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Money Doesn't Talk, It Kills

Money Doesn’t Talk, It Kills - written by Richard Starks - is a fast-paced crime thriller about money and the two emotions, fear and greed, that most often surround it.

It tells the story of Mark Slater, a university professor turned stock-market analyst, who's 46 years old, happily married, with two kids in college.

From a fellow analyst, Mark learns of an upcoming takeover that would allow him to make a lot of money fast. But to cash in he would need to break the law. And that is something he is sure he’d never do.

Events, however, conspire against him, and when Mark meets a college friend he hasn’t seen in twenty years, he gives in to temptation and commits the crime of insider trading.

Too late, he realizes he has made a terrible mistake. He has put at risk everything he holds dear – his job, his family, his freedom, and his self-respect.

Mark just wants his old life back. But his college friend has other ideas.

He draws Mark into a violent and criminal world by blackmailing him into taking part in the theft of ten million dollars.

Mark’s only way out is to return the stolen millions to their rightful owner. But first he must outwit his blackmailer – and then overcome the unexpected opposition of his wife.

Extracts from Money Doesn't Talk, It Kills


Mark Slater never planned to break the law. Somehow it just happened. At least, that’s what he told himself, because the steps he took – the small, insignificant ones that led him into crime – were so trivial, so inconsequential, that he really could say the whole crazy mess just, well –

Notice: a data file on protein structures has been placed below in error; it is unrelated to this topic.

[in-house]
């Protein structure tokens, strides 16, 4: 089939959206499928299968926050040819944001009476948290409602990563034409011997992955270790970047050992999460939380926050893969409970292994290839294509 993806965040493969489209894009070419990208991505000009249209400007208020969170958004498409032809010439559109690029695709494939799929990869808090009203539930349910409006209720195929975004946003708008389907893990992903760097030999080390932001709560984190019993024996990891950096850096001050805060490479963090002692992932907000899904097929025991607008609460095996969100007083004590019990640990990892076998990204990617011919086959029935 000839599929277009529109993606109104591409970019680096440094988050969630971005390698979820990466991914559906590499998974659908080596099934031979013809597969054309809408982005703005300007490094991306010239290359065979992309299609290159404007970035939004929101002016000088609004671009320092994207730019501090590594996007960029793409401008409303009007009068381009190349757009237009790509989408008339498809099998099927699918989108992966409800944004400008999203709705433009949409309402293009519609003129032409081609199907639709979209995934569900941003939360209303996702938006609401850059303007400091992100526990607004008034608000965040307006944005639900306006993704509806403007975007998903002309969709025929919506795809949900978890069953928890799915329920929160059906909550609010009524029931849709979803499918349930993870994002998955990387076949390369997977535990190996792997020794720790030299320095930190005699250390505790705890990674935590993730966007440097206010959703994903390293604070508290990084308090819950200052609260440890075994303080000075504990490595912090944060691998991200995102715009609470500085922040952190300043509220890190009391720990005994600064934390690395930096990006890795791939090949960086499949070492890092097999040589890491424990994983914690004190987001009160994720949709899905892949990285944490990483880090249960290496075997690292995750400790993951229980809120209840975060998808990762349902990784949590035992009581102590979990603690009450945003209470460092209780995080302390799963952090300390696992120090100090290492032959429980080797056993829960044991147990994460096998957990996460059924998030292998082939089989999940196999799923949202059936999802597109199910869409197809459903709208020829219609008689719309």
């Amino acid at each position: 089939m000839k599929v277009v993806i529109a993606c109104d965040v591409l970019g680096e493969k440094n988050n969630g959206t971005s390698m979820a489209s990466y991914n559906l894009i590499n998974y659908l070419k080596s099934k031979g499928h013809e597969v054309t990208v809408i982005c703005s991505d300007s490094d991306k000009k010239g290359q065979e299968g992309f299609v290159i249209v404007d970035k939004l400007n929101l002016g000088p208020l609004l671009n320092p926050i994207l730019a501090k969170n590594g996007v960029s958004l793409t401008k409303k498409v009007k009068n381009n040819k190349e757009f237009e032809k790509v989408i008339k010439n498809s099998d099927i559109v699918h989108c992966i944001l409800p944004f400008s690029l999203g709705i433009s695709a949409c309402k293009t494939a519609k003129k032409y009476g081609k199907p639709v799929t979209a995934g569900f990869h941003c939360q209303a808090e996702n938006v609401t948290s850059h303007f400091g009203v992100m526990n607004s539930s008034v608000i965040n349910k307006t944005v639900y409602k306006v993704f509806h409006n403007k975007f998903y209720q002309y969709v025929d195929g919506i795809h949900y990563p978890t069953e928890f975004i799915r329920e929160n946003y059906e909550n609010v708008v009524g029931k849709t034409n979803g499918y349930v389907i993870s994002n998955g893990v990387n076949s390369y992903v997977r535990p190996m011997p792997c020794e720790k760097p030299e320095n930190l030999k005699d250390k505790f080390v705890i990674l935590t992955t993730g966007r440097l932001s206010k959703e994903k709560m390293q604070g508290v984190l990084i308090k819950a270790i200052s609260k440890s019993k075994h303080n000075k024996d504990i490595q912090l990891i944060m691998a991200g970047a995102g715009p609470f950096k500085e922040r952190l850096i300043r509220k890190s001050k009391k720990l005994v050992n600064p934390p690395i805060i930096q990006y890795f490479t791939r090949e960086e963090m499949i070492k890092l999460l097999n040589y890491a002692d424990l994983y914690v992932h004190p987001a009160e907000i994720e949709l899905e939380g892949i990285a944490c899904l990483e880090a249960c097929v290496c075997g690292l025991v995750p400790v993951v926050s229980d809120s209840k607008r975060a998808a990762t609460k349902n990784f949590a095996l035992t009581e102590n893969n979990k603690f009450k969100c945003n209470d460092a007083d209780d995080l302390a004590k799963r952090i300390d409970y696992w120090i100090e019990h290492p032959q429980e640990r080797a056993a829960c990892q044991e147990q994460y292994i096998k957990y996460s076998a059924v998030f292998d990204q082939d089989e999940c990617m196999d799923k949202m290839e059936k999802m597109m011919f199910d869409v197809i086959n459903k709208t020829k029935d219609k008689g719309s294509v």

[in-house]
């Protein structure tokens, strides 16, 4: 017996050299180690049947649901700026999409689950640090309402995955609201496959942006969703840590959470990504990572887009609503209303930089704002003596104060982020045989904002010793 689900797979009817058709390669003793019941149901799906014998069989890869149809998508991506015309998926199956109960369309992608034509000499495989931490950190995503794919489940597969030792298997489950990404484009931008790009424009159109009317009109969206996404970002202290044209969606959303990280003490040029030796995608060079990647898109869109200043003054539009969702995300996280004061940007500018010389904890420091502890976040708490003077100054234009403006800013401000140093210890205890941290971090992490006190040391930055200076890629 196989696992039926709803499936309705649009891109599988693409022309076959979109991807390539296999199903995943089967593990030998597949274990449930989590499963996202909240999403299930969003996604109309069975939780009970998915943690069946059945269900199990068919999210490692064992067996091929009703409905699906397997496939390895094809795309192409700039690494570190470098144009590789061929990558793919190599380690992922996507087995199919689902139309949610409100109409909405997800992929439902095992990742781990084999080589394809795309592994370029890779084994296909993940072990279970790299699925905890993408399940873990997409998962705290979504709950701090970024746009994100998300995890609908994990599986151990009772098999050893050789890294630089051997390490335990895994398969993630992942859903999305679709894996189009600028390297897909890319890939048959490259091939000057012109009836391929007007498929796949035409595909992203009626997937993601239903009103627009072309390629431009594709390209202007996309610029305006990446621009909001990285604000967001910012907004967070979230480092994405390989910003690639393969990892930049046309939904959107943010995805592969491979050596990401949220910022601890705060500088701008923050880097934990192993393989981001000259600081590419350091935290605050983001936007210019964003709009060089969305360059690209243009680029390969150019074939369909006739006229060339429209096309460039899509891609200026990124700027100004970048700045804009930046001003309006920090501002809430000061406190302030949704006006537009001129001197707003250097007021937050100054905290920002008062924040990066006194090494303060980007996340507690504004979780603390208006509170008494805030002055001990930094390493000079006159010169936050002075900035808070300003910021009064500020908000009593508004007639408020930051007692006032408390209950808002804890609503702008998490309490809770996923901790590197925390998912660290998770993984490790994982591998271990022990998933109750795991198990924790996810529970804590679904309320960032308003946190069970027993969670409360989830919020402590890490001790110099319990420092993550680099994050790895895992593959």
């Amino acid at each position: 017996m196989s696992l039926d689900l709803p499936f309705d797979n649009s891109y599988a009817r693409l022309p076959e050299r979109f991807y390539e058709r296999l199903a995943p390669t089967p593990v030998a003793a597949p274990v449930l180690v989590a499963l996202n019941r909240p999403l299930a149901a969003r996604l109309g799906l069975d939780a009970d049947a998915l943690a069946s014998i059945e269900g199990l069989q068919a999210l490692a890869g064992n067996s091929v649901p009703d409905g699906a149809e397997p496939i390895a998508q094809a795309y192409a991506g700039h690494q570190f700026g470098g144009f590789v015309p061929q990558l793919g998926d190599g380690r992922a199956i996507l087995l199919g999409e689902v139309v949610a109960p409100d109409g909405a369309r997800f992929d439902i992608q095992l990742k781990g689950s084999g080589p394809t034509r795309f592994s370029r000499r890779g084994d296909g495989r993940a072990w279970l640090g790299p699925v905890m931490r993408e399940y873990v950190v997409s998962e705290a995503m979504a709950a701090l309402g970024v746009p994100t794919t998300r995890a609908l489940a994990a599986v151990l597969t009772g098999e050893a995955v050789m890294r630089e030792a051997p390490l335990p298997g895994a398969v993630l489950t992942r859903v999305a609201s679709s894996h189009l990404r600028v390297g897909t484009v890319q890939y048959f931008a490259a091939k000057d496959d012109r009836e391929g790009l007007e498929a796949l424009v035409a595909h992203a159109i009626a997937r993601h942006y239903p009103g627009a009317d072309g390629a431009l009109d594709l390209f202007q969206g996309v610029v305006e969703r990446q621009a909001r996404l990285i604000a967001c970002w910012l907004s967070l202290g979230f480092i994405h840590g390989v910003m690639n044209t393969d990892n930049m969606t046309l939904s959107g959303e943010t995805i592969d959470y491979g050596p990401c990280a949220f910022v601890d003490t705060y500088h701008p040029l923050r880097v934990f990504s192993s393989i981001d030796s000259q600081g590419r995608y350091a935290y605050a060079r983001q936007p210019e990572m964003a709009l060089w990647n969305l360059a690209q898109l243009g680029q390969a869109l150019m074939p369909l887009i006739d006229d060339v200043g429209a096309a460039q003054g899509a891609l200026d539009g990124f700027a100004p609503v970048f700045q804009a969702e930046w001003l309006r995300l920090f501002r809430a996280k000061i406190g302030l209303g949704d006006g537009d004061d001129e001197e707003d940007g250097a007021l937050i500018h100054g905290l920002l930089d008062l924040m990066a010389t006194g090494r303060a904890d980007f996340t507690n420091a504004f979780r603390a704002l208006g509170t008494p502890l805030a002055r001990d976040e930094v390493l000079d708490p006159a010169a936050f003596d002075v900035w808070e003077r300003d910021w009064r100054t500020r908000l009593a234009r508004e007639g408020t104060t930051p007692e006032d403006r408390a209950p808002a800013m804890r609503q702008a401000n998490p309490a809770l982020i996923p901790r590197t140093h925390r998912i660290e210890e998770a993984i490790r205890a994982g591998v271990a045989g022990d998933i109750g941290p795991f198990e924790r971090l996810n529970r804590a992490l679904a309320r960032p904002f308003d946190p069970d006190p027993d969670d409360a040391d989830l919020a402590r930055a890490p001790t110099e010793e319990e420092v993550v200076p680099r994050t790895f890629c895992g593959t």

– happened.
     When it was over, and he was able to peer at himself in the mirror again (examining the deep cuts and bruises that still marred his face), he was willing to concede that some of it had been his fault. But other people had been involved, too. People who lived in a violent, murderous world that was far removed from the safe, sheltered life that he had enjoyed.
     So surely they had to shoulder some of the blame.
     Looking back, he could see that his fall began on the Monday. He’d woken early that day, just as he normally did, with Fran lying beside him, and he knew, even without looking, that his wife of some twenty-odd years was curled into a ball, her knees up, hands in small fists tucked under her chin. The way she always slept, protecting her core like a fighter.
     He swung his legs onto the floor and padded along to the bathroom the kids used to share. A year ago, Fran had all but driven him out of the en suite master, deploying huge numbers of bottles and jars that spilled over the vanity like terra-cotta warriors, to claim that this was her turf. So he’d been relegated.
     He showered and dressed in light pants, a white shirt and linen jacket, then tiptoed down to the garage, taking the Honda, not the Jeep, then driving along quiet sleeping streets with names like Maple, Pine and Walnut, past houses flanked by tidy lawns, some with early-morning sprinklers carving arcs and making shisha-shisha pumping sounds like out-of-breath runners.